Molecular Biology of the Adeno-Associated Virus
Adeno-associated viruses are non-enveloped and non-pathogenic parvoviruses comprising a double-stranded 5.5 kb genome packaged into a capsid assembly of proteins. At less than 50 nm, this virus is one of the smallest used in gene therapy applications. Consequently, its genome is comprised of only two genes, rep and cap encoding for non-structural and structural genes respectively, which are flanked by two 145 bp ITRs (see figure one). The virus is capable of infecting both dividing and non-dividing cells and can only replicate in the presence of a helper virus, (e.g. adenovirus or herpes virus). Uniquely, it can integrate specifically into the mammalian cell genome at position 19q13, a property conferred by its rep protein. Typically, the AAV maintains a latent infection by integrating in this site, and is subsequently mobilised after secondary infection with helper virus. Its ability to mediate long-term expression in the absence of a significant immune response, combined with its lack of pathogenicity, makes this an ideal candidate gene transfer vector.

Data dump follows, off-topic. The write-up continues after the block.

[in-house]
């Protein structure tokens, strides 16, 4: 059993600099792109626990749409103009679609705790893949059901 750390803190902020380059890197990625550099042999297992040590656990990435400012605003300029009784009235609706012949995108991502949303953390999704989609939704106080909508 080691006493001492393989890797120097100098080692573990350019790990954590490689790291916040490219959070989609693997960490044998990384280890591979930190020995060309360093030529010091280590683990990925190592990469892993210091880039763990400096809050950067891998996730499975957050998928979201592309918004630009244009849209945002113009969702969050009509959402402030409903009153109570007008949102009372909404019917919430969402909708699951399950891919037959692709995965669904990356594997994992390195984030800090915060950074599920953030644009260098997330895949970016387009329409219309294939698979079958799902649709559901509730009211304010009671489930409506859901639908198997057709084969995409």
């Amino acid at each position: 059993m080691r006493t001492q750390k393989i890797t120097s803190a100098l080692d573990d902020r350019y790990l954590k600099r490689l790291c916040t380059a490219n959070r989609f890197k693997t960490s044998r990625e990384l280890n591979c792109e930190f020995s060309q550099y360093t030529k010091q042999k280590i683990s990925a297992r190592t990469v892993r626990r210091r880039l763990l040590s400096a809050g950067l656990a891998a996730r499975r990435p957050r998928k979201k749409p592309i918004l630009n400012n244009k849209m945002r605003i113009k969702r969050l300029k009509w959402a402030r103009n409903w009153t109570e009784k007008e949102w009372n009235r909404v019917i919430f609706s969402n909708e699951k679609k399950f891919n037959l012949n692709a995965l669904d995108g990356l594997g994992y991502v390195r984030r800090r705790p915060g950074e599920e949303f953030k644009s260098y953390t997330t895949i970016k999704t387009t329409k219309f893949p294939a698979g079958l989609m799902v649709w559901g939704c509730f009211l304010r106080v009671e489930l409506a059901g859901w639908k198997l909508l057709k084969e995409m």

Diagram One: AAV Genome
Recombinant Adeno-Associated Viral Vectors
Recombinant vectors based on the AAV are limited in that only 4.5 kb of DNA can be effectively packaged into the capsid. Despite this drawback, its lack of pathogenicity has meant that this virus has been extensively used as a gene transfer agent. Typically, the rep and cap genes are replaced with an expression cassette encoding the therapeutic gene and the vector is propagated in HEK 293 cells by co-transfection with two extra plasmids; one expressing rep, cap and the second expressing adenoviral E1, E2, E4-orf6 and VA RNA (see diagram two).
Diagram Two: AAV Vectors
Recombinant AAV vectors are unable to site-specifically integrate into the host genome, due to the absence of the Rep protein, however, the vector genome forms head-to-tail concatamers that persist in infected cells for many months. AAV vectors can be repeatedly administered without a severe immune response and as such represent the safest viral-based gene transfer vector evaluated to date.